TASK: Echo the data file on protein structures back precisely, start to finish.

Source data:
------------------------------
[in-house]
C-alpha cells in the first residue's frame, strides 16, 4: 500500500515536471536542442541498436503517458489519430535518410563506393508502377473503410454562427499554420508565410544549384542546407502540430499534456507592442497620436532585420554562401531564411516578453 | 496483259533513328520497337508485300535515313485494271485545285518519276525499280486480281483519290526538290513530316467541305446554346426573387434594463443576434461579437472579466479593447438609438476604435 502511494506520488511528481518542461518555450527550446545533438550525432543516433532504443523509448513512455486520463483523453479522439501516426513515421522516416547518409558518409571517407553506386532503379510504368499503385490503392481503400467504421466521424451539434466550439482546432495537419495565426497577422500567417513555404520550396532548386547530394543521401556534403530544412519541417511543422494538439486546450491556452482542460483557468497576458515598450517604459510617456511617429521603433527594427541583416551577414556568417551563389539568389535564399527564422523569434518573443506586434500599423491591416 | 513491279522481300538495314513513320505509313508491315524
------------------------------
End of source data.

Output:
[in-house]
C-alpha cells in the first residue's frame, strides 16, 4: 500500500515536471536542442541498436503517458489519430535518410563506393508502377473503410454562427499554420508565410544549384542546407502540430499534456507592442497620436532585420554562401531564411516578453 | 496483259533513328520497337508485300535515313485494271485545285518519276525499280486480281483519290526538290513530316467541305446554346426573387434594463443576434461579437472579466479593447438609438476604435 502511494506520488511528481518542461518555450527550446545533438550525432543516433532504443523509448513512455486520463483523453479522439501516426513515421522516416547518409558518409571517407553506386532503379510504368499503385490503392481503400467504421466521424451539434466550439482546432495537419495565426497577422500567417513555404520550396532548386547530394543521401556534403530544412519541417511543422494538439486546450491556452482542460483557468497576458515598450517604459510617456511617429521603433527594427541583416551577414556568417551563389539568389535564399527564422523569434518573443506586434500599423491591416 | 513491279522481300538495314513513320505509313508491315524